Over the years, I’ve made the groundbreaking discovery that when you sleep in late, it’s hard to go to bed early because, surprise, your body hasn’t been active enough to necessitate sleep at an appropriate time.
For example, I stay up until 3:27 a.m. (when my phone dies), reading really convincing conspiracy theories that Jar Jar Binks is a Sith Lord. That means that I’ll have some really weird dreams and then wake up around 11:45 a.m. with a dead phone and a sore head. The next night I won’t fall asleep until 2:16 a.m. (when my phone dies again), putting me in a vicious cycle of bad sleep.
I know a thing or two about lying awake, glaring at the ceiling because your brain is racing a mile a minute, like it downed seventeen Five Hour Energy drinks and has no intention of slowing down anytime soon. Therefore, I’m enlisting my twenty-one years of experience to share some insights about what techniques are sure to grant you angelic sleep when you find yourself in my shoes, glaring at that damn ceiling.
1. Count sheep
Focusing on something other than the impending doom of staying up too late and being a groggy zombie in the morning is always a good call. And what better place to start than with the classics? Counting sheep has been passed down through generations, so it must work, right? Plus, if you want to spice up your dreams for the night, you can picture scenarios other than a boring old sheep jumping over a fence. Some alternatives include counting groovy snakes wiggling across a dance floor, witches flying over the moon, and Scooby Doo running through that terrifying hall of doorways that broke the laws of physics.
The key to counting sheep (or whatever you desire) is to stay focused on the image. It should keep your mind from wandering and, if done correctly, only take a handful of sheep before your eyes start to feel heavier.
However, if you find that the sheep are becoming mundane or your mind is still bouncing back to the list of chores that you need to get through tomorrow, consequently stressing you out once more, don’t force the sheep. It’s time to move on to the next tactic.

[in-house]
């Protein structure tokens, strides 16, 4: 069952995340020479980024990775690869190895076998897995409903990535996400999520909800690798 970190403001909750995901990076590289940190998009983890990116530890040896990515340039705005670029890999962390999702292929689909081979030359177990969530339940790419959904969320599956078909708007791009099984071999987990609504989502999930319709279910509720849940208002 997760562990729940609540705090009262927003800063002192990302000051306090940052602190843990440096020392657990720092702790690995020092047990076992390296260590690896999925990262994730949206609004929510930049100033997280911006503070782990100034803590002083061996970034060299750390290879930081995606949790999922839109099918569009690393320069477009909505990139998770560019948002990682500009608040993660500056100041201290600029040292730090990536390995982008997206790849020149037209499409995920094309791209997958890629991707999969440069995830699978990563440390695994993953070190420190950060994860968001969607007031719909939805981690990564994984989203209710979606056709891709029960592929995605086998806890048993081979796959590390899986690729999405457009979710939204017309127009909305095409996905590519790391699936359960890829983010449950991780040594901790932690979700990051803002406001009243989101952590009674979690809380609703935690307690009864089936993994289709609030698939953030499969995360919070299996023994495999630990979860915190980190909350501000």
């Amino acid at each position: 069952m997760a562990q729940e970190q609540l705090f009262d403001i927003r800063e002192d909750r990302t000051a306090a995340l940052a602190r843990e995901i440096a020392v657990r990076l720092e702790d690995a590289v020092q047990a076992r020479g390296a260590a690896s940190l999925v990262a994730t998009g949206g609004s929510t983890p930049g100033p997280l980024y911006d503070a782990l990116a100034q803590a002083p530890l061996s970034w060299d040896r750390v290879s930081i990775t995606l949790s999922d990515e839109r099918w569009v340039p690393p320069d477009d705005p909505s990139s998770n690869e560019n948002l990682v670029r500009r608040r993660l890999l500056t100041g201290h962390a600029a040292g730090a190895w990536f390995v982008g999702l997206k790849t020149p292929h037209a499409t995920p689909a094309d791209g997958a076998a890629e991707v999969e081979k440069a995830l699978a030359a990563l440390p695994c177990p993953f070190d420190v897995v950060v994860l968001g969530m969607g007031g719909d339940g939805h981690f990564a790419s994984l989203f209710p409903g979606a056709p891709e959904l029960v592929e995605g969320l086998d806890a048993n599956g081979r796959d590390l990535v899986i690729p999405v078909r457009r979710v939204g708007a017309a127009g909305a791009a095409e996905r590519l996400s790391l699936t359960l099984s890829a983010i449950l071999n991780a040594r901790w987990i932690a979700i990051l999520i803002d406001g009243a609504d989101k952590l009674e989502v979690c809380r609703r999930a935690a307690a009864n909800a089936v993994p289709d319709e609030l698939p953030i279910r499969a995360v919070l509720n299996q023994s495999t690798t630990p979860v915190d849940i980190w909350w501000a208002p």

2. Replay an entire movie or television episode in your head
This is the ultimate memory test. For some unknown reason, although I haven’t watched it in well over half a decade, I always find myself attempting to mentally pirate Disney & Pixar’s masterpiece, Cars. Granted, I do tend to hit a brick wall at a certain part in the film, usually when Lightning McQueen first gets trapped in Radiator Springs, but by that point my brain has been worked hard enough that it’s ready to turn in for the night. When that happens, sleep comes easily.
This is the perfect compromise—you can sleep and watch Netflix! Whether it be revisiting a show that you just recently watched, like the exciting scandals in Riverdale (have fun remembering that wonderful dialogue too!) or something deeply rooted in your childhood, such as the episode of Spongebob Squarepants where there’s that guy who has a really weird affinity for chocolate, your brain will be worked to the core to dig out these memories in vivid detail. And a hardcore exercise for the brain is bound to make you tired!
Nonetheless, sometimes you don’t have the stamina to remember the entirety of Rush Hour 2 or an episode of Friends (when Rachel and Ross are on a break, of course), and that’s totally fine. There is a third option that has been resting at the root of its preceding options: meditation. Or, as I like to call it, the “brain timeout.” The goal of all these suggestions is to keep you from dwelling on the fact that you can’t fall asleep by distracting you with entertaining, soothing, and draining activities to prepare your mind for the glorious period of tranquility known as sleep.
Meditation comes in lots of different forms, but for me, the method that has the best track record focuses on releasing tension in the body. Your mind becomes preoccupied going through each part of your body from the pads of your toes to the crown of your head, telling yourself to release your tension. The goal is to zap all the stress from the body so you become a warm, content puddle of sleep.
4. The absolute last resort
If none of these methods have worked thus far, it’s time to go to extremes. It’s evident that your brain isn’t ready to turn in for the night. You’ll have to look to outside stimuli to exhaust it. This can come in many different forms, from reading extremely dense books like Crime and Punishment to singing Adele under your covers so your roommates don’t hear and judge you harshly. You have a lot of options.
Your brain hasn’t been cooperating with you through this lengthy, painful process, so it’s time to fight back. Push yourself until you can’t stay awake anymore. Push yourself until your eyes are so heavy that everything becomes blurry and, if you weren’t so tired, you might start to worry that it’s time to see an optometrist.
Is mentally exhausting yourself the healthiest option? Definitely not. That’s why it’s at the end of this list, as a last resort. Does it work? Kinda. You’ll definitely fall asleep eventually.
Of course, rather than getting stuck in this agonizing cycle, it wouldn’t hurt to be more active during the day and wake up at a reasonable time to make sleep assured. Am I going to do that? Not anytime soon. My slumbers may be delayed each night, but at least my journey to sleep is entertaining.